How Facebook algorithms and a stupid post about cranky wine relate to the election
Around 9am last Thursday, Megan regrammed a silly Instagram picture of these bottles of amusingly-named wine. This set off an insane chain of events that resulted in, five days later, 13 million people seeing this piece of content.
Put another way, the weekend before one of the most divisive presidential elections in US history, the robots that serve America our information decided that what 13 million of us really needed to see was a throw-away post about wine labels that said “FUCK” on them.
For me as a publisher, this was an insane content marketing story to watch unfold. Come with me on this journey as I unpack what it says about the media, the work of my editors, my company, and even the American election.
“Hi, can you help me exploit your content?”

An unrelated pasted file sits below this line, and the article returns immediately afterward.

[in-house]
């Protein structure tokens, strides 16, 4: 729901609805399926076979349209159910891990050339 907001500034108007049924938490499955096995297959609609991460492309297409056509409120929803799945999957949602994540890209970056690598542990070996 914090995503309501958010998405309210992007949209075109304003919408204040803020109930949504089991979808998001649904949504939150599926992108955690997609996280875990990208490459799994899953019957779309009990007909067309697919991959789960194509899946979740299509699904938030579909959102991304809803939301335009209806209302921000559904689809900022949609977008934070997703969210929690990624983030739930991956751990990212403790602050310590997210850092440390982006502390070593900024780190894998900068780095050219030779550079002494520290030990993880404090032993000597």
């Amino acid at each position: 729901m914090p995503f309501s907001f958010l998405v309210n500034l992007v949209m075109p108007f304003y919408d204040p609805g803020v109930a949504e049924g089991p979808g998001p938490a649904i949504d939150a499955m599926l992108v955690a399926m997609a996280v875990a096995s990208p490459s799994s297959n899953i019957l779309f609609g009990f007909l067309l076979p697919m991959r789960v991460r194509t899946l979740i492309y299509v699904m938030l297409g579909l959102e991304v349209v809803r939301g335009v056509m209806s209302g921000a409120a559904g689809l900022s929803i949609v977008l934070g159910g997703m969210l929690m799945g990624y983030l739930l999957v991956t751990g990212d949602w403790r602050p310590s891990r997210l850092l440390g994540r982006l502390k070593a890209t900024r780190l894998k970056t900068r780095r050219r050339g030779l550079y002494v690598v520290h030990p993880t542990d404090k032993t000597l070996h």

This morning, we published a post on Offbeat Bride featuring some amazing Disney centerpieces. My editors hope every post does well, but there are certain posts that due to a combination of factors, we suspect might do a little extra well. Today our hunch was right, because within a few hours I got this email from a writer at Buzzfeed…
Taint week 2014: The power of the taint is strong
I’ve written many times over the years about how I make the most of “Taint Week,” the editorial dead zone between Christmas and New Years. Since it’s one of the slowest news weeks of the entire year, I noticed back in 2012 that we seemed to have our stories picked up more frequently by the mainstream media when there’s nothing else going on.
“Hmm,” I thought to myself.
Weeping angels and taint weeks: behind Offbeat Home & Life’s highest traffic spike ever
While y’all were off enjoying your long holiday weekends, Offbeat Home & Life was busy having its highest week of traffic EVER. Forget fucking basil, you guys… Offbeat Home & Life’s traffic spike was all about making Weeping Angels out of hacked up Barbies